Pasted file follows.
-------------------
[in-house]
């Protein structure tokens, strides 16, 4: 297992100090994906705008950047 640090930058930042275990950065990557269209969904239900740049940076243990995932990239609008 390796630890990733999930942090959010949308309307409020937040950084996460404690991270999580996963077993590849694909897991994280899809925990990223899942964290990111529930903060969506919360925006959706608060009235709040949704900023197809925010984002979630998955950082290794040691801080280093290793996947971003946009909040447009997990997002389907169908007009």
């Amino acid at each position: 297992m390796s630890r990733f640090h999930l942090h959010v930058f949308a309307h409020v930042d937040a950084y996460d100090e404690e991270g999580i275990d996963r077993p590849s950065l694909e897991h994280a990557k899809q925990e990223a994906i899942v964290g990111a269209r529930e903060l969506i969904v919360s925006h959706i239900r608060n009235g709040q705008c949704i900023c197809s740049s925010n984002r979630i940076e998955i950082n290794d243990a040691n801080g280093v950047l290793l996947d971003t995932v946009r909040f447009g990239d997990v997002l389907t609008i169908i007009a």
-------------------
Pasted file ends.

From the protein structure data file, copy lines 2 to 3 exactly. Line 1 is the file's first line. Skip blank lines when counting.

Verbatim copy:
């Protein structure tokens, strides 16, 4: 297992100090994906705008950047 640090930058930042275990950065990557269209969904239900740049940076243990995932990239609008 390796630890990733999930942090959010949308309307409020937040950084996460404690991270999580996963077993590849694909897991994280899809925990990223899942964290990111529930903060969506919360925006959706608060009235709040949704900023197809925010984002979630998955950082290794040691801080280093290793996947971003946009909040447009997990997002389907169908007009």
């Amino acid at each position: 297992m390796s630890r990733f640090h999930l942090h959010v930058f949308a309307h409020v930042d937040a950084y996460d100090e404690e991270g999580i275990d996963r077993p590849s950065l694909e897991h994280a990557k899809q925990e990223a994906i899942v964290g990111a269209r529930e903060l969506i969904v919360s925006h959706i239900r608060n009235g709040q705008c949704i900023c197809s740049s925010n984002r979630i940076e998955i950082n290794d243990a040691n801080g280093v950047l290793l996947d971003t995932v946009r909040f447009g990239d997990v997002l389907t609008i169908i007009a």